Kristin Boehm discusses making it as a fiber artist

Justin Jones

From sculptors to photographers, the Wriston Art Center’s chaotic underbelly has produced quite a number of successful, well-respected artists in recent years. Among them is Kristin Boehm, a psychology and studio art major who graduated in 2009. Now working as a visual designer and “moonlighting” fiber artist, Boehm has found a niche in the art world in spite of the sizeable challenges facing young artists today. She spoke with a number of students on Monday, Feb. 28 at Wriston about her road to success and the different hurtles she crossed along the way.

Boehm’s achievement is somewhat ironic. Her artwork is concerned with humanizing what she calls “our technological landscape,” yet she owes much of her success to very modern amenities, namely the Internet. She initially gained recognition through a blog she started, which displayed her recent work.

Boehm then started a page on the online art store Etsy, selling various handmade crafts aimed at allowing people to interact with their technology through what she calls “a handmade lens.” She wants those who interact with her arts and crafts to “focus on the underlying human presence involved with technological advancement.” Thus, she handknits commissioned cases for iPods, cameras and other handheld electronics. With these more consumer-based projects, Boehm said she is attempting to “balance the intersections between… art, craft… and the gallery and public spheres.”

Boehm has also created a number of public art installations, some of which were displayed here at Lawrence. For example, she knitted a number of pieces that were installed on traffic signs and traffic cones, “tattooing [them] with subtle reminders of our humanity.”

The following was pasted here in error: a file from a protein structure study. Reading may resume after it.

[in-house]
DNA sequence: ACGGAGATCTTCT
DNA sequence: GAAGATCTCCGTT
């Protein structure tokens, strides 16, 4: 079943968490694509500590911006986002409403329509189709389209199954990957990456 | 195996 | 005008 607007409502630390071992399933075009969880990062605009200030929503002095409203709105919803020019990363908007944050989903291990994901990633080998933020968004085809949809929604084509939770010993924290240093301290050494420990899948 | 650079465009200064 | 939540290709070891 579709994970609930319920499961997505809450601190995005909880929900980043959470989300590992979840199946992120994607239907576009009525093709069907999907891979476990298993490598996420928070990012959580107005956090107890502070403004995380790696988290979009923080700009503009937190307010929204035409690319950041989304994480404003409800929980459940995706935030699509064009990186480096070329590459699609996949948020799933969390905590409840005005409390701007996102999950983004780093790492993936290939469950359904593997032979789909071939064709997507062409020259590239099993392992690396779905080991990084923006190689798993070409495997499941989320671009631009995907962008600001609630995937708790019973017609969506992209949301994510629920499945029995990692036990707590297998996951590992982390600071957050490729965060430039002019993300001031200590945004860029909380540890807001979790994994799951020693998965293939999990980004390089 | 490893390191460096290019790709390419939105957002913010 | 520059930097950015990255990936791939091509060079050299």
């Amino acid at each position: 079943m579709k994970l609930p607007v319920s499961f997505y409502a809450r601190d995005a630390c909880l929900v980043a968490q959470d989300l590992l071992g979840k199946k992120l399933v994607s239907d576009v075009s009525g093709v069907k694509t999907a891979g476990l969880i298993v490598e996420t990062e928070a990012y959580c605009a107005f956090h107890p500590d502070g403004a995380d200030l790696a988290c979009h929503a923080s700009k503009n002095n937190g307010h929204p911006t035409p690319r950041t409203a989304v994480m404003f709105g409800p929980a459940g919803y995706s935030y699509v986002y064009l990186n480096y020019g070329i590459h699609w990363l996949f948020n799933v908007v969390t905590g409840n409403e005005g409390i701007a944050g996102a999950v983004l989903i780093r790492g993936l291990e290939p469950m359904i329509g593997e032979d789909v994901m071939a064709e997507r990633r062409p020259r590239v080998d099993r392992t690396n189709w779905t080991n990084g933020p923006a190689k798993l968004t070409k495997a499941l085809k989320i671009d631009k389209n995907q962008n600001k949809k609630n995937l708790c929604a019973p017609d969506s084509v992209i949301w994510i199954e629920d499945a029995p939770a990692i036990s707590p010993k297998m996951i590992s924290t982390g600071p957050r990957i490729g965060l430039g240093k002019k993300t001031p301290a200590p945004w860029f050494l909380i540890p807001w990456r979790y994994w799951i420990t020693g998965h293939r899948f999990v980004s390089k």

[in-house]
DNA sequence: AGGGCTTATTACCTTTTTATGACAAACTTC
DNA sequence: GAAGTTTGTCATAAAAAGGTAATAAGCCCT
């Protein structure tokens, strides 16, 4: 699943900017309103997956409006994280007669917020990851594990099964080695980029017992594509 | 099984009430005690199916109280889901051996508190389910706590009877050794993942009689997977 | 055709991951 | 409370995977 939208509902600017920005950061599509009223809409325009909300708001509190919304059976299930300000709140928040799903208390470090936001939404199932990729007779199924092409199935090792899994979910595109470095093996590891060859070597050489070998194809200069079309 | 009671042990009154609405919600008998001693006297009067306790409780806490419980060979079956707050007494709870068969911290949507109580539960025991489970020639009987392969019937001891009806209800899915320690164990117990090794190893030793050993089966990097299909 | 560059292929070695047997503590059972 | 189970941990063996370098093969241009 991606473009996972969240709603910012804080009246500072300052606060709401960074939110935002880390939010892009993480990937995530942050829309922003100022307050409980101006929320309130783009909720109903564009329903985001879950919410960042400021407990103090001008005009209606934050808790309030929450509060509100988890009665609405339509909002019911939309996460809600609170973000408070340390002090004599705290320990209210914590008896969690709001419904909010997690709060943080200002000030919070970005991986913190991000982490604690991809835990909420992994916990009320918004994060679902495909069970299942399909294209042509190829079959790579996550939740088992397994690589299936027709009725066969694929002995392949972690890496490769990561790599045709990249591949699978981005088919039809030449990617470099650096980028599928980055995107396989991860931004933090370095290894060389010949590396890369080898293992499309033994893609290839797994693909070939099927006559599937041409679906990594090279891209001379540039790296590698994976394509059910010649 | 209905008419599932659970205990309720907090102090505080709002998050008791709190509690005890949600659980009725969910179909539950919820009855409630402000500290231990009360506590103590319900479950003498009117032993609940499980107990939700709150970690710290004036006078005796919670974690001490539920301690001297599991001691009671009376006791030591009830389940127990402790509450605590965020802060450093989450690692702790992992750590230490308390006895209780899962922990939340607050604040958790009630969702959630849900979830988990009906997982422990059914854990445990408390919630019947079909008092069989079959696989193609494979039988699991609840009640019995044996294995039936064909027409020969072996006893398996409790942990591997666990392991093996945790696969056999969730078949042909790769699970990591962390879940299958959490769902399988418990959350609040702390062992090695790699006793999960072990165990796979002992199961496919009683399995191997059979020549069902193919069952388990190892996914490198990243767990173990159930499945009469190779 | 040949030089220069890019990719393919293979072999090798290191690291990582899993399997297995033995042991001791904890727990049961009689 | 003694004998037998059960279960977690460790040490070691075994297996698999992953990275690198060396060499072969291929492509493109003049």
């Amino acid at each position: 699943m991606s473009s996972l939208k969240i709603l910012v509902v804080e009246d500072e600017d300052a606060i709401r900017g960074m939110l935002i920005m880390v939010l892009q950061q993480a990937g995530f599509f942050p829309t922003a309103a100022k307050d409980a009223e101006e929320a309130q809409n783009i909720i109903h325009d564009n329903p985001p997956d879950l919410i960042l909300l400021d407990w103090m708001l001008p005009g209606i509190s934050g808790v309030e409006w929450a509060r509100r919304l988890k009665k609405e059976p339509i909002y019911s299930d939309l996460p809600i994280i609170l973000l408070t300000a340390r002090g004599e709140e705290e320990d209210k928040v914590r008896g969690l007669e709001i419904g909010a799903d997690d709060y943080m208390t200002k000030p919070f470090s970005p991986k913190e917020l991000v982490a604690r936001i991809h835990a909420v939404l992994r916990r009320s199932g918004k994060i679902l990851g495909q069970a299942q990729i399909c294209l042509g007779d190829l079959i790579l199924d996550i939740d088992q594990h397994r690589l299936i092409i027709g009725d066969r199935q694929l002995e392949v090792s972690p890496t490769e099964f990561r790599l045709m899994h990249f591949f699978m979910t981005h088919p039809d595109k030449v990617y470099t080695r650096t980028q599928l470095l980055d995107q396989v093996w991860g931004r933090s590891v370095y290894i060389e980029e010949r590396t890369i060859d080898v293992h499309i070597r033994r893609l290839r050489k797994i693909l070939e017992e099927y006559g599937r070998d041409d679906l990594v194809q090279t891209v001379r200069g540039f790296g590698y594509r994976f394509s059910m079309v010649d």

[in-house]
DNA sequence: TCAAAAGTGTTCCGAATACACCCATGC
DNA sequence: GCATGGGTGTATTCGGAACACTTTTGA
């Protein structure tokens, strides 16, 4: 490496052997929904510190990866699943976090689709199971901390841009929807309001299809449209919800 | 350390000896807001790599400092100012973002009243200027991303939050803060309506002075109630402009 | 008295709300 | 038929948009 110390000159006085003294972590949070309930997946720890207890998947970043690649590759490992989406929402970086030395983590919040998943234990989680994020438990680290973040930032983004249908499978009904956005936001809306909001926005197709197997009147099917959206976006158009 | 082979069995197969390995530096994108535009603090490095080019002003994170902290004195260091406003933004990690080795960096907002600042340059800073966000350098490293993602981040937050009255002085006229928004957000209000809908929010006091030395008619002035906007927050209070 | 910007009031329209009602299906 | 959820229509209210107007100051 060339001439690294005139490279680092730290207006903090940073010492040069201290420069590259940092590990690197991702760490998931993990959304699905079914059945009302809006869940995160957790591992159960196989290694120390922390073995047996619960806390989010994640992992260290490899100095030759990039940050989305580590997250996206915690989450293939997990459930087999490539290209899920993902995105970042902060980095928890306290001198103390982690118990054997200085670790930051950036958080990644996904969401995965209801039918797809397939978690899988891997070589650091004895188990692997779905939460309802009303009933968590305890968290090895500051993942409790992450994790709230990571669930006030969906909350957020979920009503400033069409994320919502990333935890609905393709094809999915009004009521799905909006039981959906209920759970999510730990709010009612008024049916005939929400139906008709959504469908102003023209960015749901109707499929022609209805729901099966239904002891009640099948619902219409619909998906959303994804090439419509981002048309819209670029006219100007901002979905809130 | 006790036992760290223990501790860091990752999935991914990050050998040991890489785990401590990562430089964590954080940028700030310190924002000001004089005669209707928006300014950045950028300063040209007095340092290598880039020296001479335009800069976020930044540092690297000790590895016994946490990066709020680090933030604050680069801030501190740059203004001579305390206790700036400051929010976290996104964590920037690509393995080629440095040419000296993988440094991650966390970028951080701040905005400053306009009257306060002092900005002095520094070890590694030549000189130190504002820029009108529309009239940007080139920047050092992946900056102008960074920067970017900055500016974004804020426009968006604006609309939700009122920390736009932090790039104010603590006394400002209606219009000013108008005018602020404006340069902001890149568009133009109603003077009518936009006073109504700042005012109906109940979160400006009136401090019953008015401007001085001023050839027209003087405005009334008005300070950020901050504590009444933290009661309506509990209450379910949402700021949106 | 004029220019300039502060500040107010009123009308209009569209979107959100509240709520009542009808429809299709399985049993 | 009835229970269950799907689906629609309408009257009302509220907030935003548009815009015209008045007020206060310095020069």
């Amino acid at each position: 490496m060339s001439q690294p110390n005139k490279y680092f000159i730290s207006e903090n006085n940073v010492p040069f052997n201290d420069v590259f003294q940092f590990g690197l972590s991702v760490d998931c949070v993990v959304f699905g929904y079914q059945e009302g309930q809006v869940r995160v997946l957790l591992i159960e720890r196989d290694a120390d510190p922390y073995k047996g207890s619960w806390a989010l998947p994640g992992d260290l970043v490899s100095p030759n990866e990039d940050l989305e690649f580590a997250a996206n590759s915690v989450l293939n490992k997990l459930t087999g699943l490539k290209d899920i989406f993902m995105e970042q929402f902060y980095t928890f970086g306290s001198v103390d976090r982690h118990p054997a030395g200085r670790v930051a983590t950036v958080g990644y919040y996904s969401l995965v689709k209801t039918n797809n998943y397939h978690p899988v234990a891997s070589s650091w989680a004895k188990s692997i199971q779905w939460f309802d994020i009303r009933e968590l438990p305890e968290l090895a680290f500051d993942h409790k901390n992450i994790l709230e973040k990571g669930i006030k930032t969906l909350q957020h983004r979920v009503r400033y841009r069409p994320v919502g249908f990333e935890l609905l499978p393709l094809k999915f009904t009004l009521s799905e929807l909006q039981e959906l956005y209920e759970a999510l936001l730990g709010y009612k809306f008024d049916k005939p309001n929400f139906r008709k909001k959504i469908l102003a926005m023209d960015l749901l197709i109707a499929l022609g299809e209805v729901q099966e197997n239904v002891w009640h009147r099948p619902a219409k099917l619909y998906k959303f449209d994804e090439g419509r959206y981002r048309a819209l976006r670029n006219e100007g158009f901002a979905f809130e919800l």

Such projects not only marked her evolution as an artist but also helped to further her name in the artistic community. After graduation, her blog evolved into, a website dedicated to fiber art and artists. Boehm sells her work through the website and connects with other artists. She’s also a member of the Akasha Collective, an online artist’s collective that helps young artists promote and sell their work. One has to wonder if all of this online networking and promotion is in some sense contributing to the “compartmentalization” of our day-today interactions that Boehm is so concerned with alleviating.

Yet, one only has to look to the first sentence of her artist statement to find that she is very aware of the problematic nature of her situation. She writes, “the relationship between technology and humanity has always been symbiotic, as neither can advance without the other.” Boehm isn’t naïve; she uses the Internet and other technology to advance her work as an artist in the hopes that her resulting public art will help to repair the cultural rifts these modern conveniences may create.

Boehm’s journey isn’t particularly unique. There are hundreds of young artists working day jobs, advancing their careers online in the evenings and going out and creating on the weekends. Yet, her insights into this modern path to “making it” as an artist and the tension she finds in our interaction with art via technology make Boehm’s story particularly relevant to Lawrence’s aspiring artists.